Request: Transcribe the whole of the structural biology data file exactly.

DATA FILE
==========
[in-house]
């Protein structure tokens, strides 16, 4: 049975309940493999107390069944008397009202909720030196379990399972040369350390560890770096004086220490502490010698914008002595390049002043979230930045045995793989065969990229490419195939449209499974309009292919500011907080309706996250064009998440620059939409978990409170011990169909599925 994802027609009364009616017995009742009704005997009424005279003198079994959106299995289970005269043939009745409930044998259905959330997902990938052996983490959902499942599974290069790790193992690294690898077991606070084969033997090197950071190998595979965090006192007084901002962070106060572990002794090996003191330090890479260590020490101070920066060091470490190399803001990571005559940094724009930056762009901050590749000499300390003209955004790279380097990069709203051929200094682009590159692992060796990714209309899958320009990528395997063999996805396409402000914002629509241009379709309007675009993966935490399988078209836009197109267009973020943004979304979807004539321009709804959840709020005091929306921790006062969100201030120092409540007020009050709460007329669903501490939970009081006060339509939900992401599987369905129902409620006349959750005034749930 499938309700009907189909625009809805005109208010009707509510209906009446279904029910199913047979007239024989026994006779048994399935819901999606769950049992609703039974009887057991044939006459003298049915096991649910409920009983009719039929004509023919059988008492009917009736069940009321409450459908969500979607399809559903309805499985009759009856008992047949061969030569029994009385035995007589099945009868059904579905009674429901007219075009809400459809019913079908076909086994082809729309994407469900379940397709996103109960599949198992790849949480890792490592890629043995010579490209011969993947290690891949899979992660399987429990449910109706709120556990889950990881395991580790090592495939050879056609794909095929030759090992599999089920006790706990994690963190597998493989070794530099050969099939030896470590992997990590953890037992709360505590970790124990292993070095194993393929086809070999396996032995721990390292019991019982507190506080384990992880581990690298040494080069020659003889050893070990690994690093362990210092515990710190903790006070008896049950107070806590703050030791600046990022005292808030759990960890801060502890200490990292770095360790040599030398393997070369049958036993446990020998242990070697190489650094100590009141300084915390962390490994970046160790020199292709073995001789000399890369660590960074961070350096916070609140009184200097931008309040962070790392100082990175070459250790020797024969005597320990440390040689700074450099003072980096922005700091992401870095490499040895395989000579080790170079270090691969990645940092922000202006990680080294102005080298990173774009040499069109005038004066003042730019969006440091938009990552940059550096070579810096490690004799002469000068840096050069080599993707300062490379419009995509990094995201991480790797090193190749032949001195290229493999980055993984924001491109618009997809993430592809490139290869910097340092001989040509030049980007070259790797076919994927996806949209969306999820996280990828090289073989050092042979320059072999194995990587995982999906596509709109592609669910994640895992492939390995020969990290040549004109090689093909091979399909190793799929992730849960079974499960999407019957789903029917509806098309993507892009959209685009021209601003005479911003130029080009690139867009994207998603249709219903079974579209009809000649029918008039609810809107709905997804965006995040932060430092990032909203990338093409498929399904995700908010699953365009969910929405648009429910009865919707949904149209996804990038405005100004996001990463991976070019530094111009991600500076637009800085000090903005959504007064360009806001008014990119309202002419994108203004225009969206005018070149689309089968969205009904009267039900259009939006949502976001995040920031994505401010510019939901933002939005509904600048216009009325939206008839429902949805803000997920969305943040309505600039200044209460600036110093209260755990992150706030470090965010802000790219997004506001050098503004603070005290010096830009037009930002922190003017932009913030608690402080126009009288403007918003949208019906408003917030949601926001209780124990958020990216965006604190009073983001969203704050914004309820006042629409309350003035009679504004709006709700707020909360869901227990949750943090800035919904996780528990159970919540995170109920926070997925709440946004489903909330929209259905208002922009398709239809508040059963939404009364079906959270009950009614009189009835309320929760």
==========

[in-house]
């Protein structure tokens, strides 16, 4: 049975309940493999107390069944008397009202909720030196379990399972040369350390560890770096004086220490502490010698914008002595390049002043979230930045045995793989065969990229490419195939449209499974309009292919500011907080309706996250064009998440620059939409978990409170011990169909599925 994802027609009364009616017995009742009704005997009424005279003198079994959106299995289970005269043939009745409930044998259905959330997902990938052996983490959902499942599974290069790790193992690294690898077991606070084969033997090197950071190998595979965090006192007084901002962070106060572990002794090996003191330090890479260590020490101070920066060091470490190399803001990571005559940094724009930056762009901050590749000499300390003209955004790279380097990069709203051929200094682009590159692992060796990714209309899958320009990528395997063999996805396409402000914002629509241009379709309007675009993966935490399988078209836009197109267009973020943004979304979807004539321009709804959840709020005091929306921790006062969100201030120092409540007020009050709460007329669903501490939970009081006060339509939900992401599987369905129902409620006349959750005034749930 499938309700009907189909625009809805005109208010009707509510209906009446279904029910199913047979007239024989026994006779048994399935819901999606769950049992609703039974009887057991044939006459003298049915096991649910409920009983009719039929004509023919059988008492009917009736069940009321409450459908969500979607399809559903309805499985009759009856008992047949061969030569029994009385035995007589099945009868059904579905009674429901007219075009809400459809019913079908076909086994082809729309994407469900379940397709996103109960599949198992790849949480890792490592890629043995010579490209011969993947290690891949899979992660399987429990449910109706709120556990889950990881395991580790090592495939050879056609794909095929030759090992599999089920006790706990994690963190597998493989070794530099050969099939030896470590992997990590953890037992709360505590970790124990292993070095194993393929086809070999396996032995721990390292019991019982507190506080384990992880581990690298040494080069020659003889050893070990690994690093362990210092515990710190903790006070008896049950107070806590703050030791600046990022005292808030759990960890801060502890200490990292770095360790040599030398393997070369049958036993446990020998242990070697190489650094100590009141300084915390962390490994970046160790020199292709073995001789000399890369660590960074961070350096916070609140009184200097931008309040962070790392100082990175070459250790020797024969005597320990440390040689700074450099003072980096922005700091992401870095490499040895395989000579080790170079270090691969990645940092922000202006990680080294102005080298990173774009040499069109005038004066003042730019969006440091938009990552940059550096070579810096490690004799002469000068840096050069080599993707300062490379419009995509990094995201991480790797090193190749032949001195290229493999980055993984924001491109618009997809993430592809490139290869910097340092001989040509030049980007070259790797076919994927996806949209969306999820996280990828090289073989050092042979320059072999194995990587995982999906596509709109592609669910994640895992492939390995020969990290040549004109090689093909091979399909190793799929992730849960079974499960999407019957789903029917509806098309993507892009959209685009021209601003005479911003130029080009690139867009994207998603249709219903079974579209009809000649029918008039609810809107709905997804965006995040932060430092990032909203990338093409498929399904995700908010699953365009969910929405648009429910009865919707949904149209996804990038405005100004996001990463991976070019530094111009991600500076637009800085000090903005959504007064360009806001008014990119309202002419994108203004225009969206005018070149689309089968969205009904009267039900259009939006949502976001995040920031994505401010510019939901933002939005509904600048216009009325939206008839429902949805803000997920969305943040309505600039200044209460600036110093209260755990992150706030470090965010802000790219997004506001050098503004603070005290010096830009037009930002922190003017932009913030608690402080126009009288403007918003949208019906408003917030949601926001209780124990958020990216965006604190009073983001969203704050914004309820006042629409309350003035009679504004709006709700707020909360869901227990949750943090800035919904996780528990159970919540995170109920926070997925709440946004489903909330929209259905208002922009398709239809508040059963939404009364079906959270009950009614009189009835309320929760």